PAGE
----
3D Printing Polymer Material Properties – Additive Manufacturing Basics #AMbasics

2021-04-14

Lee-Bath Nelson  

3d printed polymer powder EOS - polymer material properties AMbasics

It seems in additive manufacturing (AM) we spend a lot of time talking about advanced solutions and sometimes the basics get forgotten behind. I was reminded of this when I interviewed Zehavit Reisin from Stratasys who told me how early on in her career she explained material properties to Objet’s resellers. My immediate thought was it might be handy to have that in writing, for others. That started me thinking about this new blog series (to appear once every month or two) – #AMbasics – and today I’ll start from Zehavit’s topic: AM plastic material properties – what do they mean and how are they measured. This is not a regular blog post, more of a lookup table if you need something but I will give some general info up front. Most importantly, we must remember that the part material properties are not 1-to-1 with the raw material so the same raw material with different processing can result in different part properties, so when you nail your process make sure to lock it in (with LEO Lane, for example :-) so you have repeatability and consistency in this as well. If there are terms I missed, I will add them as I realize it (or someone tells me) – there are many general plastics material properties but let’s focus on those currently relevant for production materials in AM. Often people 3D print what’s called “bones” in various locations on the printer bed to test these properties on – orientation is another thing that can sometimes affect polymer material properties and even bed location (location is even more critical in metal, but that’s for another post….).

Basic Terms Used

Stress – internal force particles exert on each other (e.g., when a sample is bent)

Strain – the deformation of a sample (how much it is displaced from its original shape)

Pascal – The pascal (Pa) is a unit of pressure used to quantify internal pressure, stress, Young’s modulus, and ultimate tensile strength. A standard atmosphere is 101,325 Pa. MPa denotes mega pascal (1,000,000 pascals).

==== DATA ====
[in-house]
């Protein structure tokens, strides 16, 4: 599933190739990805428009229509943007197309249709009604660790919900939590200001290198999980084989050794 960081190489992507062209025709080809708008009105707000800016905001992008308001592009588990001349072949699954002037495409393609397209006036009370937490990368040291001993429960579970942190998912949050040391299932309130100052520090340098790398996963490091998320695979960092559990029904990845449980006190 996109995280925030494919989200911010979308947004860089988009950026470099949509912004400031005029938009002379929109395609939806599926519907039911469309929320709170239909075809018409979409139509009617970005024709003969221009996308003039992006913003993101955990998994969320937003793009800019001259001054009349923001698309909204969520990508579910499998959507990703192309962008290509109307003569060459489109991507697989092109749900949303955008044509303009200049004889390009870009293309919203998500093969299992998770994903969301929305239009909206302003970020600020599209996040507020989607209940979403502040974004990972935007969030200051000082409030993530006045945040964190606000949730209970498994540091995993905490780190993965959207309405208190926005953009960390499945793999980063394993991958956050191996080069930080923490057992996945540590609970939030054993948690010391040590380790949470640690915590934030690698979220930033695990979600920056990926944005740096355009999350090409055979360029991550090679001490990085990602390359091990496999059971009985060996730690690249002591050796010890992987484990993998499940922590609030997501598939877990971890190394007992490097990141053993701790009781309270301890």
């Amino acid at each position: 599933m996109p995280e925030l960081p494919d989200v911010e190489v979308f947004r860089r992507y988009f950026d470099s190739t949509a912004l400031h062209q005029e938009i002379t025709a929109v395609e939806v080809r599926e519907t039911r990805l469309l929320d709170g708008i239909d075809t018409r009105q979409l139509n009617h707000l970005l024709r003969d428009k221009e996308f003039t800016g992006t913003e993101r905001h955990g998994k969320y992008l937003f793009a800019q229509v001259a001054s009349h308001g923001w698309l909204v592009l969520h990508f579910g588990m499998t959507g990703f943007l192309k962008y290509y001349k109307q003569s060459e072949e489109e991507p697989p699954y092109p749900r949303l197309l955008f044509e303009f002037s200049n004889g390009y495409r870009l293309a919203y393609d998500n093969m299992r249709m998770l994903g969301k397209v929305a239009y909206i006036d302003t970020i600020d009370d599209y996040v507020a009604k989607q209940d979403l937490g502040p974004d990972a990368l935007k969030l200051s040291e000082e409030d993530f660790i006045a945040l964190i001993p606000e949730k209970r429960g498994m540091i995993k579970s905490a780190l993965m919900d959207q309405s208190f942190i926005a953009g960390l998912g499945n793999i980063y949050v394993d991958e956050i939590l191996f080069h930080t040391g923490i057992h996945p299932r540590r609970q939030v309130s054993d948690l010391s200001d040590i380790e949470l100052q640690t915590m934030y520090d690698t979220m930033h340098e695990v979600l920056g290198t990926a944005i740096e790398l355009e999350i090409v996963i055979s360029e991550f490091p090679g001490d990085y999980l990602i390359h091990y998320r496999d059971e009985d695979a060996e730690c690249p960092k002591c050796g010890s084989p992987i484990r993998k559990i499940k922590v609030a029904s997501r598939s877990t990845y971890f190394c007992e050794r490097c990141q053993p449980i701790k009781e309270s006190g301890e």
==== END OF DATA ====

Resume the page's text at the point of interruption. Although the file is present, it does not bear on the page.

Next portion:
Joule – a unit of energy that is dissipated as heat when an electric current of one ampere passes through a resistance of one ohm for one second.

stress tested 3d printed FDM polymer material properties

Basic Mechanical AM Polymer Material Properties (and Their Tests)

Strength (Tensile Strength)

Strength is the force you need to pull a material in opposite directions in order to break it. Tensile strength is measured in pascals (Pa). There are additional measures such as the Elongation to Break test which checks how much a sample stretches before it breaks (measured in %: the ratio of elongated sample just before breaking to its original length), and the Tensile Modulus of Elasticity which is the ratio of stress to strain just before breakage from pulling.

Stiffness (Flexural Strength)

A measure of the bending properties of a material. It is determined by subjecting a sample to three-point bending. The sample is deflected until it breaks and a continuous stress-strain curve is plotted (the ratio of stress to strain is called Flexural Modulus of Elasticity). The Flexural Strength is the maximum stress sustained by the sample before it breaks – it is expressed in mega pascals (MPa).

Hardness (Fingernail Test)

Resistance of a sample to indentation, e.g., fingernail scratches.

Toughness (Izod Impact Notched)

The energy a sample can absorb before it breaks. It is determined by an Izod Impact (Notched) test: A notched sample is hit with a swinging pendulum – the energy level that breaks the sample divided by the cross sectional area at the notch is the Izod Impact Notched. It is expressed in Joules per meter squared (J/m²). There is a version of this test that is not notched and it is measured in Joules per meter (based on the weight of the pendulum and the distance it is swung from).

3D printing filament stretch test

More AM Polymer Material Properties

Squishiness (Compressive Strength)

The load at which there is a set (say 10%) permanent deformation in the sample (it doesn’t bounce back). Measured in pascals or pounds per square inch (lbs/in²).

Density

The density of the material compared with water density (water density = 1).

Porosity / Water Absorption (Immersion Test)

The % increase in sample weight after 24 hour immersion in water.

Insulation (Dielectric Strength)

The voltage needed to puncture the plastic insulation measured in volts per millimeter (V/mm).

 

As you see, there is room above to add more properties and tests as needed – let me know if I missed something and stay tuned for more #AMbasics posts by following us on LinkedIn or subscribing to our newsletter for weekly updates and to make sure you don’t miss a post. Photos: EOS powder (top), SRAirsoft stress test, and airwolf3d‘s test of filaments 

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